The end of this extraordinary judicial process is now in sight. After eight months of evidence, explanation and questions, the court trying 14 men suspected of various levels of complicity in the November 2015 attacks will now listen to the testimony of the hurt, the bereaved and the psychologically damaged.
The victims have been given a special place at this trial.
Last autumn, the court allocated five emotionally charged weeks to the hearing of testimony from the injured and the bereaved.
The court president, Jean-Louis Périès, allowed each witness to take the time required. Périès was patient, concerned and benevolent.
No one was reprimanded for repetition or digression. This veteran magistrate is unforgiving of his professional colleagues and will not hesitate to end the rhetorical flights of any lawyer lost in the admiration of his own verbiage.
But the victims are different.
An important part of what is being attempted at this trial, in addition to the administration of justice, is the exposure of the trauma of those who survived the worst peacetime attack on civilians in France.
The hope is that some among them will find closure and bring the past six years of hurt to some point of balance so that life can resume in the shadow of the tragedy.
Impact on the accused
The testimony of the victims has also had an impact on some of the accused.
Several among them, notably Salah Abdeslam, the sole survivor of the three squads of killers, have spoken of the force of simple sadness on their perception of the Islamic State "project" to strike civilian targets in France in revenge for international coalition airstrikes against IS fighters in Syria and Iraq.
Abdeslam apologised to the victims at the end of his trial testimony two weeks ago.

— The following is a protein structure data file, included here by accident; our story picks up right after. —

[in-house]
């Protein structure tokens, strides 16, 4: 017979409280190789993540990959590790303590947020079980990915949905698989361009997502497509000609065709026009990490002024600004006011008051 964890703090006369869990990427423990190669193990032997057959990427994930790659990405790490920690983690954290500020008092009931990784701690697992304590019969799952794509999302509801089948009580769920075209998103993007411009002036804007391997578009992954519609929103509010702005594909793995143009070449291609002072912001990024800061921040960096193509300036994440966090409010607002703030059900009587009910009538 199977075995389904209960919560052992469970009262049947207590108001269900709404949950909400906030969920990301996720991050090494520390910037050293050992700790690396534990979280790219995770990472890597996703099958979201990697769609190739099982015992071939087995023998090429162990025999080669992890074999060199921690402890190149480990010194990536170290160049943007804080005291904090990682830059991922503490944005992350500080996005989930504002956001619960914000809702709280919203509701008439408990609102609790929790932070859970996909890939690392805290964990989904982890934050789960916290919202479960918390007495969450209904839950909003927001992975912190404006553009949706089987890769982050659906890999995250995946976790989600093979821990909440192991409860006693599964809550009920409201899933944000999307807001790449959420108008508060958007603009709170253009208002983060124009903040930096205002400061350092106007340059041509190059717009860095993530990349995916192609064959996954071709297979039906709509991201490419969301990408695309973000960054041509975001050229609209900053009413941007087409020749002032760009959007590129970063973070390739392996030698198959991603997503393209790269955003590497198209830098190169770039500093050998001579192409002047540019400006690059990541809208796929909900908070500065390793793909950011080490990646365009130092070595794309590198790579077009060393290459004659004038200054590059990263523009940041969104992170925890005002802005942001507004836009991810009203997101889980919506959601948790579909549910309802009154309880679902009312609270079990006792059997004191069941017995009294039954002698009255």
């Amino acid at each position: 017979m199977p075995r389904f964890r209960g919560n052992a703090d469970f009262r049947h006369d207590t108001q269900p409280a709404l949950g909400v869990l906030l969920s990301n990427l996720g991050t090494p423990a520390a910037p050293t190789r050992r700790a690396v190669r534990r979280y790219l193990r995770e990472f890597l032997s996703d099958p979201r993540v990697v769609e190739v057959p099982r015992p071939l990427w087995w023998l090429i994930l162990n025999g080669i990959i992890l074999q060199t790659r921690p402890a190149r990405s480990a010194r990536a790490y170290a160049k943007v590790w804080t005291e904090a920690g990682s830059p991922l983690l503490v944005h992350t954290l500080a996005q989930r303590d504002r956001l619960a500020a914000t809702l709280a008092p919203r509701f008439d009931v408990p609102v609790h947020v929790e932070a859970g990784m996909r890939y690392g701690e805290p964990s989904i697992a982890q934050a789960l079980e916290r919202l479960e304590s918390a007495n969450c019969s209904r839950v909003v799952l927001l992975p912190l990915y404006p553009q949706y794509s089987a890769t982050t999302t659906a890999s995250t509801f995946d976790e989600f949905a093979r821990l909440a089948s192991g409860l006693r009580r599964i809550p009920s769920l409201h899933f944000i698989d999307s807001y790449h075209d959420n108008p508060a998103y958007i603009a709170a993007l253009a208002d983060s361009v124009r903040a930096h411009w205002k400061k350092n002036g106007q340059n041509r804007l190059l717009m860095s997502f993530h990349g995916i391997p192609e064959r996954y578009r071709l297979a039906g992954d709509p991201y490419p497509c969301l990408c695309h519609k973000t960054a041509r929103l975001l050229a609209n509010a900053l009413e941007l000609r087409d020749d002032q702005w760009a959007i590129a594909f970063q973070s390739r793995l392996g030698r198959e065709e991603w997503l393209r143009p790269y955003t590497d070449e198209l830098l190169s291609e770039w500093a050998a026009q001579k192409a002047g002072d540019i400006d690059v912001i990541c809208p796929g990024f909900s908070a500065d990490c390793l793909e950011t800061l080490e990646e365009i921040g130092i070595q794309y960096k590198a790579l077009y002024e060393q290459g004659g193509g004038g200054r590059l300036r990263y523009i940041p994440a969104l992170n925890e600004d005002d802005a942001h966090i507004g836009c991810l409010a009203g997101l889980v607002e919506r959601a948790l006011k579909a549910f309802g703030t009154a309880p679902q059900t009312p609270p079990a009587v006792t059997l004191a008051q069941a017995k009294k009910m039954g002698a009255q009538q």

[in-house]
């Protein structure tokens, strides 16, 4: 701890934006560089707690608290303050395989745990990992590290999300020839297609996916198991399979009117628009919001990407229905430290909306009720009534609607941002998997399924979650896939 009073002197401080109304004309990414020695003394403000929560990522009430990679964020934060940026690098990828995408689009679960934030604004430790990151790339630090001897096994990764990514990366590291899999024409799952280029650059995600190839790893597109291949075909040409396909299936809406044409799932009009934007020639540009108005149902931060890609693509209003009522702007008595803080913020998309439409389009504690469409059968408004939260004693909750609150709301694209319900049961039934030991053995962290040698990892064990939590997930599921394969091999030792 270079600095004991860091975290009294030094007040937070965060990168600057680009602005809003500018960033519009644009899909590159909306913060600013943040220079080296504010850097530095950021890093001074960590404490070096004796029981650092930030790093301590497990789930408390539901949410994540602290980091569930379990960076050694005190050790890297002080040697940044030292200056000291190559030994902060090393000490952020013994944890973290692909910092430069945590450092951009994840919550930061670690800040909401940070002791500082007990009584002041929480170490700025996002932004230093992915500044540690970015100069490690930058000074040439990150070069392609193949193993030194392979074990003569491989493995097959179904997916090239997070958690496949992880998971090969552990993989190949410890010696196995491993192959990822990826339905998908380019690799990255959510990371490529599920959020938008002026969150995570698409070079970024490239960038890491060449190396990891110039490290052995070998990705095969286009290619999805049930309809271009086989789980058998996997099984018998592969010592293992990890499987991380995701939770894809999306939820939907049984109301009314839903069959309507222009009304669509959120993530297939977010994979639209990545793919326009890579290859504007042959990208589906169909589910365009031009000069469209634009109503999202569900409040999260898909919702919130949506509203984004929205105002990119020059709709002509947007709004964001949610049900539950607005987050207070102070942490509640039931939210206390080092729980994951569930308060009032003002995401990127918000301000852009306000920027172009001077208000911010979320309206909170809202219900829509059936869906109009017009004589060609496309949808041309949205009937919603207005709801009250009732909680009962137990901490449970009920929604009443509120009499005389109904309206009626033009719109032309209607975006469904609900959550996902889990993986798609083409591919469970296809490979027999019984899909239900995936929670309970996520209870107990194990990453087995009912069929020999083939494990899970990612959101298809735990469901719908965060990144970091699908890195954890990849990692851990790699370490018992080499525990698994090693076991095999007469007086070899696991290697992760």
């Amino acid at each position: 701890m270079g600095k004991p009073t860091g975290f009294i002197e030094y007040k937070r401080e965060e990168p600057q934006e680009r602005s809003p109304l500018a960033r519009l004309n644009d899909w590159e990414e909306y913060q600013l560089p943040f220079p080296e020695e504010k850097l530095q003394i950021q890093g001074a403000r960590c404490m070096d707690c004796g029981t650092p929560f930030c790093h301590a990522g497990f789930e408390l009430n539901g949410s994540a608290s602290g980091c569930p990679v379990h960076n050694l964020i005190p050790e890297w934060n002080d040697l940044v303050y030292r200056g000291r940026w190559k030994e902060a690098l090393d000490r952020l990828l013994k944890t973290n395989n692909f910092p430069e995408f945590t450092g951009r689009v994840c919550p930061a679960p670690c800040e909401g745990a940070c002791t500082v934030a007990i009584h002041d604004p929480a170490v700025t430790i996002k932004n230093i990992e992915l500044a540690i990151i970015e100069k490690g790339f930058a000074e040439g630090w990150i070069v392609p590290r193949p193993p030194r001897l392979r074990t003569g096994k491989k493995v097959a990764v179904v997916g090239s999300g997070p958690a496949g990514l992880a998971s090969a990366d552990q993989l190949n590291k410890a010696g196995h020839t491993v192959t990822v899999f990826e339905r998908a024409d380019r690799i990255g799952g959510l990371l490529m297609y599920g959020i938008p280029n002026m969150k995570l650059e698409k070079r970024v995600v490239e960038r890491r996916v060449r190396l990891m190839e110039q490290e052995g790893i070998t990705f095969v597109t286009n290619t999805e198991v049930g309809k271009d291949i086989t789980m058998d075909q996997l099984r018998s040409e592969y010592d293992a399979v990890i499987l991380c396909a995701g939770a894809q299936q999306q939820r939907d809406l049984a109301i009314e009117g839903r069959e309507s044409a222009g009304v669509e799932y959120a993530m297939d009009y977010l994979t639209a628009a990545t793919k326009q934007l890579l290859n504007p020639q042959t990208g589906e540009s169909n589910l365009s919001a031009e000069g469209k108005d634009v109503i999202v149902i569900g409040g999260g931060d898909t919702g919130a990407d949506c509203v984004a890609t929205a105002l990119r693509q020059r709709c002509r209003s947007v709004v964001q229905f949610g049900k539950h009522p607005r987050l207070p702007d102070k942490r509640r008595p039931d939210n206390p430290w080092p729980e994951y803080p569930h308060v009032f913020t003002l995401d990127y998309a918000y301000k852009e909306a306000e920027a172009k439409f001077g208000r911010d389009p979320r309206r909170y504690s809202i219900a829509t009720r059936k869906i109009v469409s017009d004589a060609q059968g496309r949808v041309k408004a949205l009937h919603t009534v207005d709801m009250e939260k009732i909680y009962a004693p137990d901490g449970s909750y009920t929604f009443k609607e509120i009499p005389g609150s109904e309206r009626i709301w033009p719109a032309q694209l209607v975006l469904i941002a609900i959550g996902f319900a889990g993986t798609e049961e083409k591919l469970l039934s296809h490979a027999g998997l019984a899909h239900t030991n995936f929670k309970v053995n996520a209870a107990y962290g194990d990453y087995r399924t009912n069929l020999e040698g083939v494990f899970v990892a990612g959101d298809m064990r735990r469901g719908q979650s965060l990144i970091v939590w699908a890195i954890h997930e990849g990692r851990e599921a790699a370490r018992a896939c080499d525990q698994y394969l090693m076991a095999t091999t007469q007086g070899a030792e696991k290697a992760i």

The comments marked a dramatic end to three days of evidence from a man who, in the initial stages of the trial, maintained a rigid silence apart from occasional outbursts against the court.
The attackers killed 130 people in suicide bombings and shootings at the Stade de France stadium, the Bataclan concert hall and on street terraces of bars and restaurants on 13 November 2015.
One further victim has been recognised by the court, following his suicide while being treated for depression.
"I wish to express my condolences and offer an apology to all the victims," Abdeslam told the court in a sometimes tearful statement.
"I know that hatred remains ... I ask you to forgive me."
Abdeslam, the main trial suspect after the other jihadists were killed during or in the wake of the attacks, has said he had planned to blow himself up in a crowded bar but changed his mind after seeing the people whom he was about to kill.
If convicted, he faces life in prison.
'I'm glad I didn't kill those people'
One of his defence lawyers, Olivia Ronen, asked Abdeslam during cross-examination if he regretted not carrying out his plan.
"I don't regret it. I didn't kill these people and I didn't die," he replied.
Addressing the wounded and those who lost loved ones: "I know this is not going to heal you.
"But if it can do you any good, if I could do any good for one of the victims, then for me that would be a victory."
Victims and the loved ones of those who died cautiously welcomed Abdeslam's statement, saying it needed further reflection.
'An exercise in style'
"It's a surprise," said a visibly shaken Georges Salines, whose daughter was killed at the Bataclan. "It's important that he asks for forgiveness. We will go and reflect."
Cédric, who survived the attacks and did not give his last name, said he thought Abdeslam was sincere while adding he found his character paradoxical.
But Gerard Chemla, a lawyer representing some 100 victims, denounced what he said was a carefully constructed statement where Abdeslam cried for himself and his friends but not the victims.
"Everyone has their own interpretation of this testimony and their analysis of these tears. But neither my clients nor I were moved by this exercise in style," he said.
Earlier in the day, a lawyer for the civil parties asked Abdeslam how he wanted to be remembered.
"I don't want people to remember me," Abdeslam replied. "I want to be forgotten forever,"
New witnesses come forward
The five weeks of evidence from victims and the bereaved last autumn did not permit the hearing of all those who wished to testify.
And new volunteers have come forward in the course of the trial, determined to record their suffering, their loss, for history.
So we will start again when the hearings resume after a week-long break next Tuesday.
The deaths of 131 people, and the injuries of hundreds of others, make a long story. It must be told.